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Paternal childcare and parental leave policies: evidence from industrialized countries

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  • Christina Boll
  • Julian Leppin
  • Nora Reich

Abstract

This paper merges data from the Multinational Time Use Study (MTUS) with national parental leave characteristics from eight industrialized countries from 1971 to 2005 to estimate the association between national parental leave arrangements and paternal childcare. We also test whether this association varies according to a father’s educational level. We find that the number of parental leave weeks available to fathers and high rates of benefit are positively associated with fathers’ childcare time. This is generally robust when taking into account country and year as fixed effects, and other country-specific variables such as female employment rates. The magnitudes of the coefficients are economically significant. For example, high parental leave benefits compared to none are associated with an increase of almost 1 h per week in paternal childcare time. This relationship between benefit rate and time spent on childcare is strongest for highly educated fathers. They also benefit the most from exclusive ‘daddy weeks’ whereas the positive association of transferable leave to paternal childcare is solely driven by lowly educated fathers. Copyright Springer Science+Business Media New York 2014

Suggested Citation

  • Christina Boll & Julian Leppin & Nora Reich, 2014. "Paternal childcare and parental leave policies: evidence from industrialized countries," Review of Economics of the Household, Springer, vol. 12(1), pages 129-158, March.
  • Handle: RePEc:kap:reveho:v:12:y:2014:i:1:p:129-158
    DOI: 10.1007/s11150-013-9211-z
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    Cited by:

    1. Anne E. Winkler, 2016. "Women’s labor force participation," IZA World of Labor, Institute of Labor Economics (IZA), pages 289-289, August.
    2. Jessica Gabriele Walter, 2018. "The adequacy of measures of gender roles attitudes: a review of current measures in omnibus surveys," Quality & Quantity: International Journal of Methodology, Springer, vol. 52(2), pages 829-848, March.
    3. Bassford, Micaela & Fisher, Hayley, 2016. "Bonus babies? The impact of paid parental leave on fertility intentions," Working Papers 2016-04, University of Sydney, School of Economics.
    4. Boll Christina & Wolf André & Rossen Anja, 2017. "The EU Gender Earnings Gap: Job Segregation and Working Time as Driving Factors," Journal of Economics and Statistics (Jahrbuecher fuer Nationaloekonomie und Statistik), De Gruyter, vol. 237(5), pages 407-452, October.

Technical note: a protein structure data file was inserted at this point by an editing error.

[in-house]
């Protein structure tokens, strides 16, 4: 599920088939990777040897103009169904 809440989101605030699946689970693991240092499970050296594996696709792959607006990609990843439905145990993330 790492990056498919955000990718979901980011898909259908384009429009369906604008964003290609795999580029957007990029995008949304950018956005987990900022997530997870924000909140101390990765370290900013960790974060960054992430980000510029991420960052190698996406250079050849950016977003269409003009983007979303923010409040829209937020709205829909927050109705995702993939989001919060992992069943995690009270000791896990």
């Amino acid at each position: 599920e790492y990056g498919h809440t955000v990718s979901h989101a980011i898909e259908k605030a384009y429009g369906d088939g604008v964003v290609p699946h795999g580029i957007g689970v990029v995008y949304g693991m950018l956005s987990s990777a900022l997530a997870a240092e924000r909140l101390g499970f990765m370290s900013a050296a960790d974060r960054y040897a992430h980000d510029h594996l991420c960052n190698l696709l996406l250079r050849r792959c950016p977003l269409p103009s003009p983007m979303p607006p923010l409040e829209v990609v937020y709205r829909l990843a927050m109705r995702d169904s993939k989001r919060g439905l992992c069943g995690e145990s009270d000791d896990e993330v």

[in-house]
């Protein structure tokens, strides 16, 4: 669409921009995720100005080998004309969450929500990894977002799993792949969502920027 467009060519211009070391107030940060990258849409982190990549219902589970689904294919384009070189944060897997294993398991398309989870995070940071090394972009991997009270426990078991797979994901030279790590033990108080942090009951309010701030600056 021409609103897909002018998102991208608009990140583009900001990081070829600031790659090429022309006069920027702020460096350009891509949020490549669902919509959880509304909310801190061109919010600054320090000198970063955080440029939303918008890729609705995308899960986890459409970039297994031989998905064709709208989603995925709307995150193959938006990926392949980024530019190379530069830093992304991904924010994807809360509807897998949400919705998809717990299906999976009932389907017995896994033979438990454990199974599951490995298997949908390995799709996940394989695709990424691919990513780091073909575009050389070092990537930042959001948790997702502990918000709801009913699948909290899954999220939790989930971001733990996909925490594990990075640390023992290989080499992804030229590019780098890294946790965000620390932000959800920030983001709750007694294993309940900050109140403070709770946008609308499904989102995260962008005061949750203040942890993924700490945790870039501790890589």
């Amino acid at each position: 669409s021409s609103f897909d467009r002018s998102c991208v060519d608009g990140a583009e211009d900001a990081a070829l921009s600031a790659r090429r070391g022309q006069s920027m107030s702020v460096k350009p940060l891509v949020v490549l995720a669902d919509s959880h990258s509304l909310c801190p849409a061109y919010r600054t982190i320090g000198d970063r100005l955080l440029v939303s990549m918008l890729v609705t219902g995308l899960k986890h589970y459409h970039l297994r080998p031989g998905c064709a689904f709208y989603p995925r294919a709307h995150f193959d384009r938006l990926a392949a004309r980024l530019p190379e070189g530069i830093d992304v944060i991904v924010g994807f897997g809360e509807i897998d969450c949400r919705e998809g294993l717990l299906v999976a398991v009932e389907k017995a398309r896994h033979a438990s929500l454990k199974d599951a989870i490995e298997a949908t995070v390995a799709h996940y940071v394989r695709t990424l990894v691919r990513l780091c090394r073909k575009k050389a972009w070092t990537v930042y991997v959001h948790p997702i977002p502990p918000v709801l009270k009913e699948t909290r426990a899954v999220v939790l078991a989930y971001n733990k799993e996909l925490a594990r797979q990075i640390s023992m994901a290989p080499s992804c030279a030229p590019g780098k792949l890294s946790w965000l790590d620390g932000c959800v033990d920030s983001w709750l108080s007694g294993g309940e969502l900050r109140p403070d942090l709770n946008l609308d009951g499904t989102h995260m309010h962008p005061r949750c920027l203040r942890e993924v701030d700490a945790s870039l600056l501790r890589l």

5. Ann Bartel & Maya Rossin-Slater & Christopher Ruhm & Jenna Stearns & Jane Waldfogel, 2015. "Paid Family Leave, Fathers’ Leave-Taking, and Leave-Sharing in Dual-Earner Households," NBER Working Papers 21747, National Bureau of Economic Research, Inc.
    6. Molly Mayer & Céline Le Bourdais, 2019. "Sharing Parental Leave Among Dual-Earner Couples in Canada: Does Reserved Paternity Leave Make a Difference?," Population Research and Policy Review, Springer;Southern Demographic Association (SDA), vol. 38(2), pages 215-239, April.
    7. Farré, Lídia, 2016. "Parental Leave Policies and Gender Equality: A Survey of the Literature/Permisos de Paternidad e igualdad de género: Una revisión de la literatura," Estudios de Economia Aplicada, Estudios de Economia Aplicada, vol. 34, pages 45-60, Enero.
    8. repec:ces:ifodic:v:15:y:2017:i:1:p:19307502 is not listed on IDEAS
    9. Christina Boll & Elisabeth Bublitz, 2018. "A Cross‐Country Comparison of Gender Differences in Job‐Related Training: The Role of Working Hours and the Household Context," British Journal of Industrial Relations, London School of Economics, vol. 56(3), pages 503-555, September.
    10. Clara Albrecht & Anita Fichtl & Peter Redler, 2017. "Fathers in Charge? Parental Leave Policies for Fathers in Europe," ifo DICE Report, ifo Institute - Leibniz Institute for Economic Research at the University of Munich, vol. 15(01), pages 49-51, April.
    11. repec:jid:journl:y:2018:v:25:i:1:p:1-53 is not listed on IDEAS
    12. Tine Rostgaard & Anders Ejrnæs, 2021. "How Different Parental Leave Schemes Create Different Take-Up Patterns: Denmark in Nordic Comparison," Social Inclusion, Cogitatio Press, vol. 9(2), pages 313-324.
    13. Christina Boll & Malte Jahn & Andreas Lagemann, 2017. "The gender lifetime earnings gap—exploring gendered pay from the life course perspective," Journal of Income Distribution, Ad libros publications inc., vol. 25(1), pages 1-53, March.
    14. Ariane Pailhé & Anne Solaz & Maxime Tô, 2018. "Can daddies learn how to change nappies? Evidence from a short paternity leave policy," Working Papers 240, French Institute for Demographic Studies.
    15. Clara Albrecht & Anita Fichtl & Peter Redler, 2017. "Fathers in Charge? Parental Leave Policies for Fathers in Europe," ifo DICE Report, ifo Institute - Leibniz Institute for Economic Research at the University of Munich, vol. 15(1), pages 49-51, 04.

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    More about this item

    Keywords

    Childcare; Fatherhood; Parental leave; Time use; D13; J13; J18;
    All these keywords.

    JEL classification:

    • D13 - Microeconomics - - Household Behavior - - - Household Production and Intrahouse Allocation
    • J13 - Labor and Demographic Economics - - Demographic Economics - - - Fertility; Family Planning; Child Care; Children; Youth
    • J18 - Labor and Demographic Economics - - Demographic Economics - - - Public Policy

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